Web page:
When we aren’t confident about ourselves, we definitely can’t win anything in our life. Are you scorned, oppressed, and belittled? Want a little bit of confidence boost? Then the poem ‘Still I Rise’ by Maya Angelou is for you.
People may picture you however they want. They may lie about you, spread rumors, and pull you down to gutters but you should never give in to such slanders. Even if they make you look dirty, like a dust which never settles down, you ought to rise.
You may trod me in the very dirt
But still, like dust, I’ll rise.
People, who talk ill about you, do so because they are blinded by petty emotions like jealousy and insecurity. They may not like you when you differ from the crowd and when you are being yourself while they cannot. You may find your happiness in small things and this might irritate them. So, they might try to bring down your confidence, even then you must rise.
Why are you beset with gloom?
’Cause I walk like I’ve got oil wells
Pumping in my living room.
And, when you rise, rise like the sun or the moon, which rises everyday without fail with its fullest radiance. Like the tides which hit the shore with certainty and hope which springs higher in the darkest times, you too should rise. You know why you should rise? Simply because everyone is watching. They want to see you broken, shoulders fallen, heads down, kneeling and desperately crying at misfortunes. So, rise beyond expectations.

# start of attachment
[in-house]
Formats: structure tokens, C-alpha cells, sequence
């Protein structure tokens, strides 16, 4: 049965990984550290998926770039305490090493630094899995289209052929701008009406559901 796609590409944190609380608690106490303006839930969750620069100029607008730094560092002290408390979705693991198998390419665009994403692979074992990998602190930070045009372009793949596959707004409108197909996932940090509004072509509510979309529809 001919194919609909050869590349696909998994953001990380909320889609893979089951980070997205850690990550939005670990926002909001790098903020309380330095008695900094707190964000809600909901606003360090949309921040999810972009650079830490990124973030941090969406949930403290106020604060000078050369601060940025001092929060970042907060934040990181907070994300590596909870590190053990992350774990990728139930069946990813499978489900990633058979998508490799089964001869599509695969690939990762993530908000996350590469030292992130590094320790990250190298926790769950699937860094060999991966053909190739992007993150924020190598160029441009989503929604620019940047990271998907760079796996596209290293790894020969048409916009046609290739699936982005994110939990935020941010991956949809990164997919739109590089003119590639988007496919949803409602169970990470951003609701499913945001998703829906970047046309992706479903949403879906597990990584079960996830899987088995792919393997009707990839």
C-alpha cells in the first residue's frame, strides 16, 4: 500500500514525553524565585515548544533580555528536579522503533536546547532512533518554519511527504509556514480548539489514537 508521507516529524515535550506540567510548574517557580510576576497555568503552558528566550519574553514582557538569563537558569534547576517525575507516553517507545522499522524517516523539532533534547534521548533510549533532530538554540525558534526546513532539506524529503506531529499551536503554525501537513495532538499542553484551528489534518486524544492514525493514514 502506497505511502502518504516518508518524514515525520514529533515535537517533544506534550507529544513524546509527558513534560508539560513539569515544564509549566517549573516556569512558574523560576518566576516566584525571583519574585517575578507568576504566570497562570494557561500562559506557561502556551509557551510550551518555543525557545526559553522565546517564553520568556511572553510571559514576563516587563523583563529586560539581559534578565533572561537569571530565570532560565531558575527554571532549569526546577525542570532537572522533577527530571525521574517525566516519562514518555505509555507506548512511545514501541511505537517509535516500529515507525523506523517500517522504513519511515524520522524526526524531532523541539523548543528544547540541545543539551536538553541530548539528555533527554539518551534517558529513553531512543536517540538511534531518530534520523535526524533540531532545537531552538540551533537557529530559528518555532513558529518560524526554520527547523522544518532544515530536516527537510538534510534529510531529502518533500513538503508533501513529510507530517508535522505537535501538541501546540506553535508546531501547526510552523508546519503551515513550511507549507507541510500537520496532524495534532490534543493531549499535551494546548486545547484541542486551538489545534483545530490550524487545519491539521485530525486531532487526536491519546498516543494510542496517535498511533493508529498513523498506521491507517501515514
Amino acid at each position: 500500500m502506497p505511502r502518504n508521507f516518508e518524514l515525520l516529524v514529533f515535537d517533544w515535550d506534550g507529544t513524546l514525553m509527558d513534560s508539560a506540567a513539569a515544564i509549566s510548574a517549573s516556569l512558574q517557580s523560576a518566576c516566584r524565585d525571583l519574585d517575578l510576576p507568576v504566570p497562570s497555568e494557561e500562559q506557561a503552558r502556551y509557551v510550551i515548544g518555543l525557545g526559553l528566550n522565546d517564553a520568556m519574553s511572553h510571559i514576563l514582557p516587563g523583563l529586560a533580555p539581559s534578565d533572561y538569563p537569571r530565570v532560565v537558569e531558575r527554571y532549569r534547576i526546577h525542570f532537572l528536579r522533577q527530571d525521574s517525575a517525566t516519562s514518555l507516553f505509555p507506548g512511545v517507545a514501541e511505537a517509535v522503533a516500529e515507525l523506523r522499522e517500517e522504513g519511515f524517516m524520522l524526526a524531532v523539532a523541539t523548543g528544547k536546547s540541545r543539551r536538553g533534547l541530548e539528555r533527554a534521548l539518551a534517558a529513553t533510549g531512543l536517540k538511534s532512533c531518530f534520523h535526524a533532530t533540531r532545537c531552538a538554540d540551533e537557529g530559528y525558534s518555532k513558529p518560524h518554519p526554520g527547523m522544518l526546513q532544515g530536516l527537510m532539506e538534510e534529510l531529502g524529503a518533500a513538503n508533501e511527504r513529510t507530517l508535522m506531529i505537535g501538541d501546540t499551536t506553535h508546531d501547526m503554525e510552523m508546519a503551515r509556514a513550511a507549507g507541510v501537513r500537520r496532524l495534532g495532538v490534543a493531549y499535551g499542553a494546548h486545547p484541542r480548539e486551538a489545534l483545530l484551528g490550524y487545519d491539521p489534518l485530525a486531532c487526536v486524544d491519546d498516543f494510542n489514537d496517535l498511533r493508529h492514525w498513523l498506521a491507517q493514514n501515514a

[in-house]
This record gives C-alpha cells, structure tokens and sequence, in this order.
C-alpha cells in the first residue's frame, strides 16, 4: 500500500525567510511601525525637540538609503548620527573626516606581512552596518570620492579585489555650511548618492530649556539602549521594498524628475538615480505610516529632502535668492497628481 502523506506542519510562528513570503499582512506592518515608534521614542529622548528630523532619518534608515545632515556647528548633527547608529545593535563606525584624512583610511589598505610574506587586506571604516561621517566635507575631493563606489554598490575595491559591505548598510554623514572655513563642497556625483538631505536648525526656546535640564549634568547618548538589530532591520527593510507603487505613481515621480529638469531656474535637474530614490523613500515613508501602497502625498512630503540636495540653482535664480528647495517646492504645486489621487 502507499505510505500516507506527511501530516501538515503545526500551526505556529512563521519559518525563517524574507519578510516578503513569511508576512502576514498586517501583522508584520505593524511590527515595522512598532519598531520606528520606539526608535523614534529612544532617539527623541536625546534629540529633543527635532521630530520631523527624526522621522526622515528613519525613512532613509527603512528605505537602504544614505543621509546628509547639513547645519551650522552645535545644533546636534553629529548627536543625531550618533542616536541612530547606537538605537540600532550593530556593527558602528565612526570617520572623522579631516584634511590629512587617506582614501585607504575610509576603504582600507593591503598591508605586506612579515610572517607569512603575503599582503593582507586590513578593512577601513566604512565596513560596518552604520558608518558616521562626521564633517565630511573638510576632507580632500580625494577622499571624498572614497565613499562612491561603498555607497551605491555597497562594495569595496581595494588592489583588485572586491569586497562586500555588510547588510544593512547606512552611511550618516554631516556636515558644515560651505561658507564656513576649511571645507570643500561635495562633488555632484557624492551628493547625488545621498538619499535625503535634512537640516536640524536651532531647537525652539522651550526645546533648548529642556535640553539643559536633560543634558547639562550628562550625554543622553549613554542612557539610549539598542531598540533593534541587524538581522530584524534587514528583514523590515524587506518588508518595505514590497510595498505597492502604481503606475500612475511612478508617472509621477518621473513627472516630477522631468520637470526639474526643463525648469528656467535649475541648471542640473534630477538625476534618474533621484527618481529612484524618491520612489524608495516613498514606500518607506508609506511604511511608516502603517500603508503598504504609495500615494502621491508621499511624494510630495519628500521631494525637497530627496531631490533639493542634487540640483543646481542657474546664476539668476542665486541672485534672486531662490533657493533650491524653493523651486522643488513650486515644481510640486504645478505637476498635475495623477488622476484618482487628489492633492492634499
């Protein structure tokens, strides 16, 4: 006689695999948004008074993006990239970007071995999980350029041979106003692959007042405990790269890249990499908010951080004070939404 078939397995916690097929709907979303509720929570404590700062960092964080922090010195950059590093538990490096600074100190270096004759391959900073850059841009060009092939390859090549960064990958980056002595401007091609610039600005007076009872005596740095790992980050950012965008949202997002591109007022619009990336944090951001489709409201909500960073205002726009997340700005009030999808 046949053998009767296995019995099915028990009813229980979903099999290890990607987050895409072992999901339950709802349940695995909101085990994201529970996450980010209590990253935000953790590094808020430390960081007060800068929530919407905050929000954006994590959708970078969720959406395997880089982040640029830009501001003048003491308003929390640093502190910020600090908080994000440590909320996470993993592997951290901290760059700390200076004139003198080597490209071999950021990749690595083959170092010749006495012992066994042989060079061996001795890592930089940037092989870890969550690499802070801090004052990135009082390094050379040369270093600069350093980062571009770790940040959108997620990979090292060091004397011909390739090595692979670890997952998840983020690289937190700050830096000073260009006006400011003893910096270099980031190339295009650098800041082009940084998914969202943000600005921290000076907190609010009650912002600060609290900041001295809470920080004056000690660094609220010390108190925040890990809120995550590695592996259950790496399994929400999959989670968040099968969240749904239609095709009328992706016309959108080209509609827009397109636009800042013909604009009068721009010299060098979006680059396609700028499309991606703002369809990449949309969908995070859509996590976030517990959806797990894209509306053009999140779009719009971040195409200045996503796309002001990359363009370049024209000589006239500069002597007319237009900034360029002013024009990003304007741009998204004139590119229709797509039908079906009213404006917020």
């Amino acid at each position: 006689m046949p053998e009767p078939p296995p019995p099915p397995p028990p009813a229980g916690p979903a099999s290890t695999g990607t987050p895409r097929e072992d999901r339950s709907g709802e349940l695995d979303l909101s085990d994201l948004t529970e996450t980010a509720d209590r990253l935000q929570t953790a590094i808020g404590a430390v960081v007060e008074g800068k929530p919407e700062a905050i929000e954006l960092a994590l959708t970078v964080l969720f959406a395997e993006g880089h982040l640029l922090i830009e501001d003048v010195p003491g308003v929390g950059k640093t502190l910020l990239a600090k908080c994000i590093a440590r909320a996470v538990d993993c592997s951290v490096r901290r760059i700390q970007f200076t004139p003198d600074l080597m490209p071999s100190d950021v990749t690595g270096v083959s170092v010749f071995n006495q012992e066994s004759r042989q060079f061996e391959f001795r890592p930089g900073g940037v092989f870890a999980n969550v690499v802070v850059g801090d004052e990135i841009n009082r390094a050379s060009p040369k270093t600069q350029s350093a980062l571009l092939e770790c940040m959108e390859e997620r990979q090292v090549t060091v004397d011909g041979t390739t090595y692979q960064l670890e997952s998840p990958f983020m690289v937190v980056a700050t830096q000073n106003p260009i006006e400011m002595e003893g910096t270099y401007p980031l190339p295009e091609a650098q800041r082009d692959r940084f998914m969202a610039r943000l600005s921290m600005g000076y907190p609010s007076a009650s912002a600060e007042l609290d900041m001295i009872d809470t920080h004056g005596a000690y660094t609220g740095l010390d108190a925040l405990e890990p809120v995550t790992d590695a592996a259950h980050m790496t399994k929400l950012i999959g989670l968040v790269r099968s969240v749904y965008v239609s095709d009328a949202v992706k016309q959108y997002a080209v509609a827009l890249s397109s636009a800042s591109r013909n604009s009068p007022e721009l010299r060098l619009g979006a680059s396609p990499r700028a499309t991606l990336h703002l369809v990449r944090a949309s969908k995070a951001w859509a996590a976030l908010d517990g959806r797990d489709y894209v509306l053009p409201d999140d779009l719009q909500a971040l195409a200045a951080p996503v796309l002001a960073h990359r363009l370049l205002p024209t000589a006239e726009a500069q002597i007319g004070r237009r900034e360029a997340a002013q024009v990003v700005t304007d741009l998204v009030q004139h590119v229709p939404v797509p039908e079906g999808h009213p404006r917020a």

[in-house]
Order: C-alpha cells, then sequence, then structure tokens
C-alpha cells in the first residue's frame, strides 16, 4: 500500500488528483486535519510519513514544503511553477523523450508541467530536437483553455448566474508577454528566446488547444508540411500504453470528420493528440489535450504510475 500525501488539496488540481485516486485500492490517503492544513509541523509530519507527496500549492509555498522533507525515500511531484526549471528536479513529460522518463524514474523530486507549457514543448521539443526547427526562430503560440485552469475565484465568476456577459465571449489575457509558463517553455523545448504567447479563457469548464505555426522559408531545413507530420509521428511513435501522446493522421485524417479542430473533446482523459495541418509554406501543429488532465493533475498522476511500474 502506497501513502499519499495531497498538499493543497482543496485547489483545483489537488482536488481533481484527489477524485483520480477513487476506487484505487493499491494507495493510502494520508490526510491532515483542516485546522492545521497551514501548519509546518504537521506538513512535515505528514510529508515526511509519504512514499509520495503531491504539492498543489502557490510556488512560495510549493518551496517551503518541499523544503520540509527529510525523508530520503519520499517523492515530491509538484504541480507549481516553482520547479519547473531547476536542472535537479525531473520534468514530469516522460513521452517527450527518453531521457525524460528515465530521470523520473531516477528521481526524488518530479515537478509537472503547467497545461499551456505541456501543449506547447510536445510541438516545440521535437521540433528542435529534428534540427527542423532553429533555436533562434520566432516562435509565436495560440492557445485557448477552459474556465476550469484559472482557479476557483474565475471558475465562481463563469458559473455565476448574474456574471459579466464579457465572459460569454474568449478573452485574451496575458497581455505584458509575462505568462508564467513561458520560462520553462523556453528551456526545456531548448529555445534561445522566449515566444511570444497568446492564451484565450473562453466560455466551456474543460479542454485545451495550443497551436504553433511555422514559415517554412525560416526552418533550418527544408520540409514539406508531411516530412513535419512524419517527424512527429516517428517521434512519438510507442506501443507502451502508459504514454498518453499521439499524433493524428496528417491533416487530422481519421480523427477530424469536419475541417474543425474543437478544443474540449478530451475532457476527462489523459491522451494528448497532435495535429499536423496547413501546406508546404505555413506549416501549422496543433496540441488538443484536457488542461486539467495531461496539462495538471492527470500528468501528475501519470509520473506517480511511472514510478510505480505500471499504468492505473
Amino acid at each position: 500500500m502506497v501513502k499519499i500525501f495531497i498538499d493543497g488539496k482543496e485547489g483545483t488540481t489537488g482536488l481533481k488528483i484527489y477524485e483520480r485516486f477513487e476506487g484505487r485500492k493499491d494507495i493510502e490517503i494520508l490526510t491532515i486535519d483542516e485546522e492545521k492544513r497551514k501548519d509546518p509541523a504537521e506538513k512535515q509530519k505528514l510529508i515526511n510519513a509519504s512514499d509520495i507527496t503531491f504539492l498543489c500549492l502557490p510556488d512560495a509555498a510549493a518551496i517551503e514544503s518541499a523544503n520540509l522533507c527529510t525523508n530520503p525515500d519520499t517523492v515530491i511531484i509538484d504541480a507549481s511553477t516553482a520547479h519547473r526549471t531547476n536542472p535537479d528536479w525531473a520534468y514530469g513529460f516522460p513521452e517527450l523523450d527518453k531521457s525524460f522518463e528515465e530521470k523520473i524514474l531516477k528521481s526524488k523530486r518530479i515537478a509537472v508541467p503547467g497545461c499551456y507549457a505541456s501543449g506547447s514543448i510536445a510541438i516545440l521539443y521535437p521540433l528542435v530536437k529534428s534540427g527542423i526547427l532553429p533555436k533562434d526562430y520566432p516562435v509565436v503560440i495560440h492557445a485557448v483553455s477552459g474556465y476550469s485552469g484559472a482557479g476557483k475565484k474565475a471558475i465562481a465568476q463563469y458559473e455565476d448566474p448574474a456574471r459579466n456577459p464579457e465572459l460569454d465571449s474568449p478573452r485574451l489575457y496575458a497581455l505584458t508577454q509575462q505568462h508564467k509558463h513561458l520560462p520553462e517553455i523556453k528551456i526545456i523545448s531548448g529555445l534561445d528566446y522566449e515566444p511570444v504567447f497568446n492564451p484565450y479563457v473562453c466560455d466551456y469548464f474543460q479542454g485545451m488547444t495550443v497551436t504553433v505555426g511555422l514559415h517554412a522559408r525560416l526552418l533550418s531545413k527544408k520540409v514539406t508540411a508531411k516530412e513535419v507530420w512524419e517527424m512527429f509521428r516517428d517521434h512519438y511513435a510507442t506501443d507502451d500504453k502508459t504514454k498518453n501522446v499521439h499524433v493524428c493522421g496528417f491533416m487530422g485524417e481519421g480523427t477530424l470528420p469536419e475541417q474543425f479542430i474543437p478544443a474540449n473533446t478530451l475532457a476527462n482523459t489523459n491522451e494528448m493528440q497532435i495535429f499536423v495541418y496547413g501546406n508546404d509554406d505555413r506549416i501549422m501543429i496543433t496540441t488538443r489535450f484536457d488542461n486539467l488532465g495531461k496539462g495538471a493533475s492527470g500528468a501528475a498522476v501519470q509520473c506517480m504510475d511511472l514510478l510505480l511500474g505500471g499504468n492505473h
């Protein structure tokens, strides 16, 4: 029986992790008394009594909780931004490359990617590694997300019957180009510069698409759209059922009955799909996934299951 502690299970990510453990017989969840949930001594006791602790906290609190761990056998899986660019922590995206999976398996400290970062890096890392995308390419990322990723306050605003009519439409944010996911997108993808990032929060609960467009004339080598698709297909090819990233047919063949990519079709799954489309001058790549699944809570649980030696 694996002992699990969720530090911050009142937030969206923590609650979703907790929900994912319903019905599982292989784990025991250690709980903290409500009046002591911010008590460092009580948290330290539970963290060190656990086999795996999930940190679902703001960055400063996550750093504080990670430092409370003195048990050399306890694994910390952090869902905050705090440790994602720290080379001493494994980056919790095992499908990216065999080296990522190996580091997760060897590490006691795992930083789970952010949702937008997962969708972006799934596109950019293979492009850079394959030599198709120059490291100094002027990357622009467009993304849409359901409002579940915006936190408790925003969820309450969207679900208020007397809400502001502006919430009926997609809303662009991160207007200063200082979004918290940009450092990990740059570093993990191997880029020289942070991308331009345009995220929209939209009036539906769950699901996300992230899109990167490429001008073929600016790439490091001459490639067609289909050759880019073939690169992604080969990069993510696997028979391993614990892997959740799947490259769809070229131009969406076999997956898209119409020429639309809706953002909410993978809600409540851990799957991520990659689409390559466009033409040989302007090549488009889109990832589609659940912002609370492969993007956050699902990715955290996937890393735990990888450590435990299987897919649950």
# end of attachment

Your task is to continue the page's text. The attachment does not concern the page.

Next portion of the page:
They may label you haughty when you differ and might be offended when you laugh happily. Even though they slander you, belittle, treat you indifferently and hatefully, you must rise like air which sees no confines.
You may shoot me with your words,
You may cut me with your eyes,
You may kill me with your hatefulness,
But still, like air, I’ll rise.
They will be jealous and afraid of you rising, and so they will try to pull you down. But you must rise. People oppress others based on economic conditions, race, ancestry, and color. Even then you must rise.
Out of the huts of history’s shame
Up from a past that’s rooted in pain
I’m a black ocean, leaping and wide,
Welling and swelling I bear in the tide.
The poetess was strongly fighting against the oppression of black people and women. People of her race were ill treated and subjugated. She, the black ocean, is resolute to send tides of opposition against such oppressions. Though she had suffered and lived painfully, she will march into daybreak, proud of her identity that her ancestors had given her, and will rise and rise and rise.
Leaving behind nights of terror and fear
Into a daybreak that’s wondrously clear
Bringing the gifts that my ancestors gave,
I am the dream and the hope of the slave.
Hence, never let yourself be held back by restraints and limitations. You are you and be confident about yourself. If you do so, you shall also rise.